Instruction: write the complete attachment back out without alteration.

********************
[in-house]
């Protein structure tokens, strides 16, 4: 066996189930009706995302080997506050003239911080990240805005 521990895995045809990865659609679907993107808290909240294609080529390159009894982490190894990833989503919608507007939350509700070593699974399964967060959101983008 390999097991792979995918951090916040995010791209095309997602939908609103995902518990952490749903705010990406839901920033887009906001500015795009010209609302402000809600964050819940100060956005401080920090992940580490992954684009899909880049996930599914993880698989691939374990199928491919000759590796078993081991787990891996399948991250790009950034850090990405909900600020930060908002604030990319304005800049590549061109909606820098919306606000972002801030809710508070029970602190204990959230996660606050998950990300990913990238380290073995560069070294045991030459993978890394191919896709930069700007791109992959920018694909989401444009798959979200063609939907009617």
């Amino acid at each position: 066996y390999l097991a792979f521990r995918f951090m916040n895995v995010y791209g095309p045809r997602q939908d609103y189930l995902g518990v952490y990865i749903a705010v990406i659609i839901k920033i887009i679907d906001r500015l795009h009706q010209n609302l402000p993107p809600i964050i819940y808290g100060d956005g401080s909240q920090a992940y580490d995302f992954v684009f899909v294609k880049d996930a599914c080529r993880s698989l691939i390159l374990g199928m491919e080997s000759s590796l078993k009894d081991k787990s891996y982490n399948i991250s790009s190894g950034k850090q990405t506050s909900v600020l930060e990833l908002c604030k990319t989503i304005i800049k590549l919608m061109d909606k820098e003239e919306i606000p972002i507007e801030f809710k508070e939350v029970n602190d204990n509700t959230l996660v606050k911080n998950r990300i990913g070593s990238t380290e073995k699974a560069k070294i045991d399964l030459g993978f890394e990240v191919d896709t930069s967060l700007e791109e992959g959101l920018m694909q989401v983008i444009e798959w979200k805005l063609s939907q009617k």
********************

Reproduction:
[in-house]
């Protein structure tokens, strides 16, 4: 066996189930009706995302080997506050003239911080990240805005 521990895995045809990865659609679907993107808290909240294609080529390159009894982490190894990833989503919608507007939350509700070593699974399964967060959101983008 390999097991792979995918951090916040995010791209095309997602939908609103995902518990952490749903705010990406839901920033887009906001500015795009010209609302402000809600964050819940100060956005401080920090992940580490992954684009899909880049996930599914993880698989691939374990199928491919000759590796078993081991787990891996399948991250790009950034850090990405909900600020930060908002604030990319304005800049590549061109909606820098919306606000972002801030809710508070029970602190204990959230996660606050998950990300990913990238380290073995560069070294045991030459993978890394191919896709930069700007791109992959920018694909989401444009798959979200063609939907009617």
């Amino acid at each position: 066996y390999l097991a792979f521990r995918f951090m916040n895995v995010y791209g095309p045809r997602q939908d609103y189930l995902g518990v952490y990865i749903a705010v990406i659609i839901k920033i887009i679907d906001r500015l795009h009706q010209n609302l402000p993107p809600i964050i819940y808290g100060d956005g401080s909240q920090a992940y580490d995302f992954v684009f899909v294609k880049d996930a599914c080529r993880s698989l691939i390159l374990g199928m491919e080997s000759s590796l078993k009894d081991k787990s891996y982490n399948i991250s790009s190894g950034k850090q990405t506050s909900v600020l930060e990833l908002c604030k990319t989503i304005i800049k590549l919608m061109d909606k820098e003239e919306i606000p972002i507007e801030f809710k508070e939350v029970n602190d204990n509700t959230l996660v606050k911080n998950r990300i990913g070593s990238t380290e073995k699974a560069k070294i045991d399964l030459g993978f890394e990240v191919d896709t930069s967060l700007e791109e992959g959101l920018m694909q989401v983008i444009e798959w979200k805005l063609s939907q009617k």